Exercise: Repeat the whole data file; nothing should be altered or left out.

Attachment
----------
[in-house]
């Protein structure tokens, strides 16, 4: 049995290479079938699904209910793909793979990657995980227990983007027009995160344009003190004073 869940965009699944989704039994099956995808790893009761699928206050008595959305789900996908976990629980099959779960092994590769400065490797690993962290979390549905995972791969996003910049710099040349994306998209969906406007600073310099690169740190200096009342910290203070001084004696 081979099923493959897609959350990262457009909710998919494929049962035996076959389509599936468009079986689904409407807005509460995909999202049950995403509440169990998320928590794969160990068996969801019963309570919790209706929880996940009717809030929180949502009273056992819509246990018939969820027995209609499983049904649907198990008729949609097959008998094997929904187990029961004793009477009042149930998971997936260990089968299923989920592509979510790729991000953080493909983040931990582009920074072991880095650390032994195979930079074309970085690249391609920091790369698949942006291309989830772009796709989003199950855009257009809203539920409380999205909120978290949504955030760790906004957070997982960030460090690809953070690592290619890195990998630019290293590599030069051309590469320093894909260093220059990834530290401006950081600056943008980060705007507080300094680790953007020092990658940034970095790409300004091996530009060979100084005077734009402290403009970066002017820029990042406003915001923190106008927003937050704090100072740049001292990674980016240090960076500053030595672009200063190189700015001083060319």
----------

[in-house]
């Protein structure tokens, strides 16, 4: 049995290479079938699904209910793909793979990657995980227990983007027009995160344009003190004073 869940965009699944989704039994099956995808790893009761699928206050008595959305789900996908976990629980099959779960092994590769400065490797690993962290979390549905995972791969996003910049710099040349994306998209969906406007600073310099690169740190200096009342910290203070001084004696 081979099923493959897609959350990262457009909710998919494929049962035996076959389509599936468009079986689904409407807005509460995909999202049950995403509440169990998320928590794969160990068996969801019963309570919790209706929880996940009717809030929180949502009273056992819509246990018939969820027995209609499983049904649907198990008729949609097959008998094997929904187990029961004793009477009042149930998971997936260990089968299923989920592509979510790729991000953080493909983040931990582009920074072991880095650390032994195979930079074309970085690249391609920091790369698949942006291309989830772009796709989003199950855009257009809203539920409380999205909120978290949504955030760790906004957070997982960030460090690809953070690592290619890195990998630019290293590599030069051309590469320093894909260093220059990834530290401006950081600056943008980060705007507080300094680790953007020092990658940034970095790409300004091996530009060979100084005077734009402290403009970066002017820029990042406003915001923190106008927003937050704090100072740049001292990674980016240090960076500053030595672009200063190189700015001083060319």